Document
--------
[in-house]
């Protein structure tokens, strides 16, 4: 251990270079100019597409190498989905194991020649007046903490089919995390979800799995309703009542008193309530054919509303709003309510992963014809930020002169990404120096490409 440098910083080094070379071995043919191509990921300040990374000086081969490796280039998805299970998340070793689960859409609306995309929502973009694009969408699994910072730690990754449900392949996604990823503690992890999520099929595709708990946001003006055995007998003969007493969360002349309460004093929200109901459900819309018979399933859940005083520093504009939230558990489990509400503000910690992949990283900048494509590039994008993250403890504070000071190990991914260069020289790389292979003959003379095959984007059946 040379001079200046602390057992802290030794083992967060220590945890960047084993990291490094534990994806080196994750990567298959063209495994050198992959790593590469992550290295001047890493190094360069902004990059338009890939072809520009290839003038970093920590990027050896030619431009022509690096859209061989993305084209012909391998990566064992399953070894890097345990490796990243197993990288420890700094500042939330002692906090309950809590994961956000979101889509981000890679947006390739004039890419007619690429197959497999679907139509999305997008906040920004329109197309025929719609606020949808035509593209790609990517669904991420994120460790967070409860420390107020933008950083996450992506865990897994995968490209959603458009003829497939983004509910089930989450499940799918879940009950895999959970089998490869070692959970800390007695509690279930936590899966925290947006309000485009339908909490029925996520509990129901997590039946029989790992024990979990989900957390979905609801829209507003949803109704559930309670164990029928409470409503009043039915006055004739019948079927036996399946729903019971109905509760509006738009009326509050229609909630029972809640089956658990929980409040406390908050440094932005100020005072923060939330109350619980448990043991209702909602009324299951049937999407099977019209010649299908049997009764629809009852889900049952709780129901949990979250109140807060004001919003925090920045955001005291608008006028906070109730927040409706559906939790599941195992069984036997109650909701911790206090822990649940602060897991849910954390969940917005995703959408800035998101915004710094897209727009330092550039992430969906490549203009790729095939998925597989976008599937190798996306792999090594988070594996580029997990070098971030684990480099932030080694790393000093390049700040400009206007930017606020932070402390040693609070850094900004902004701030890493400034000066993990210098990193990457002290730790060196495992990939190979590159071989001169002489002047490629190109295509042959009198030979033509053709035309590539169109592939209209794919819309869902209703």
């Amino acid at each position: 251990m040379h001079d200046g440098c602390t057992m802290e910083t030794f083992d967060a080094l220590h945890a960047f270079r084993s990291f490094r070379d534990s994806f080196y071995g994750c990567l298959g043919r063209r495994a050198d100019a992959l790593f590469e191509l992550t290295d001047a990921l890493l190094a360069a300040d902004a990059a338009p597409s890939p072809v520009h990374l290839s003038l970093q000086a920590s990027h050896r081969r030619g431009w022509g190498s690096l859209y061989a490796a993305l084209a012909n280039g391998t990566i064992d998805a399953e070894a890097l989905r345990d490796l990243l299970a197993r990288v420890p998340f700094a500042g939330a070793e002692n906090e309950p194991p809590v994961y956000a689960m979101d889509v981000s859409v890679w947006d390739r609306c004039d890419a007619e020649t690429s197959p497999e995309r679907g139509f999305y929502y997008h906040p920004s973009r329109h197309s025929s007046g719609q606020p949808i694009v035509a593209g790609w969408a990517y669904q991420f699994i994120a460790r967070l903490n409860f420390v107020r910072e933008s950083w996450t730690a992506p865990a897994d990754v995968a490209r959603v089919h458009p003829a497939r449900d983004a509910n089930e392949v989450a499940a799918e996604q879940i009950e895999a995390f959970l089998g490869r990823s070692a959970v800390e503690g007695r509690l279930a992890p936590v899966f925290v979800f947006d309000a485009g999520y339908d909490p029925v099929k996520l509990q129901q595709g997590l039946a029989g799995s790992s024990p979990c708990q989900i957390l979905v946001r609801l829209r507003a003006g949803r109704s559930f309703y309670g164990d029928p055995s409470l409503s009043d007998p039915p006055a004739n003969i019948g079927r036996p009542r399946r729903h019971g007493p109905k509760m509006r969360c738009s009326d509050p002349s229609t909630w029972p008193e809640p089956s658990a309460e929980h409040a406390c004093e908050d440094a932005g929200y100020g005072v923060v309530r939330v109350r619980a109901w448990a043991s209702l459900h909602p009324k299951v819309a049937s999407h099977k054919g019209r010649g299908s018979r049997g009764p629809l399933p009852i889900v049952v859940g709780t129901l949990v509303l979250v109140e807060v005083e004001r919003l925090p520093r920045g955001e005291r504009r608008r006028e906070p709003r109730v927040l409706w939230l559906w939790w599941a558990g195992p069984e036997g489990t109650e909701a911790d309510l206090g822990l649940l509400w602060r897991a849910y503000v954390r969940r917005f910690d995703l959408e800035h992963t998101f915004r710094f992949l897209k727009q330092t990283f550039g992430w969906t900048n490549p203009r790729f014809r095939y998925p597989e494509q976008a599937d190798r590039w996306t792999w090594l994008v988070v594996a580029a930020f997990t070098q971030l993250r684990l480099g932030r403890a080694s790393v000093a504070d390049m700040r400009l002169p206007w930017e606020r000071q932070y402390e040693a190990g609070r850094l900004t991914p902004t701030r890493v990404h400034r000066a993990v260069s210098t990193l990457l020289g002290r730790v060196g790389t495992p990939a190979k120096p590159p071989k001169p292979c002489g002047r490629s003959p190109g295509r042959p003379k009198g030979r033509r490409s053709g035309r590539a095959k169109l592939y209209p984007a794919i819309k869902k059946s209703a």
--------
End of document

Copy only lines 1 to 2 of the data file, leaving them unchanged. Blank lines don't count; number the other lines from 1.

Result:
[in-house]
């Protein structure tokens, strides 16, 4: 251990270079100019597409190498989905194991020649007046903490089919995390979800799995309703009542008193309530054919509303709003309510992963014809930020002169990404120096490409 440098910083080094070379071995043919191509990921300040990374000086081969490796280039998805299970998340070793689960859409609306995309929502973009694009969408699994910072730690990754449900392949996604990823503690992890999520099929595709708990946001003006055995007998003969007493969360002349309460004093929200109901459900819309018979399933859940005083520093504009939230558990489990509400503000910690992949990283900048494509590039994008993250403890504070000071190990991914260069020289790389292979003959003379095959984007059946 040379001079200046602390057992802290030794083992967060220590945890960047084993990291490094534990994806080196994750990567298959063209495994050198992959790593590469992550290295001047890493190094360069902004990059338009890939072809520009290839003038970093920590990027050896030619431009022509690096859209061989993305084209012909391998990566064992399953070894890097345990490796990243197993990288420890700094500042939330002692906090309950809590994961956000979101889509981000890679947006390739004039890419007619690429197959497999679907139509999305997008906040920004329109197309025929719609606020949808035509593209790609990517669904991420994120460790967070409860420390107020933008950083996450992506865990897994995968490209959603458009003829497939983004509910089930989450499940799918879940009950895999959970089998490869070692959970800390007695509690279930936590899966925290947006309000485009339908909490029925996520509990129901997590039946029989790992024990979990989900957390979905609801829209507003949803109704559930309670164990029928409470409503009043039915006055004739019948079927036996399946729903019971109905509760509006738009009326509050229609909630029972809640089956658990929980409040406390908050440094932005100020005072923060939330109350619980448990043991209702909602009324299951049937999407099977019209010649299908049997009764629809009852889900049952709780129901949990979250109140807060004001919003925090920045955001005291608008006028906070109730927040409706559906939790599941195992069984036997109650909701911790206090822990649940602060897991849910954390969940917005995703959408800035998101915004710094897209727009330092550039992430969906490549203009790729095939998925597989976008599937190798996306792999090594988070594996580029997990070098971030684990480099932030080694790393000093390049700040400009206007930017606020932070402390040693609070850094900004902004701030890493400034000066993990210098990193990457002290730790060196495992990939190979590159071989001169002489002047490629190109295509042959009198030979033509053709035309590539169109592939209209794919819309869902209703």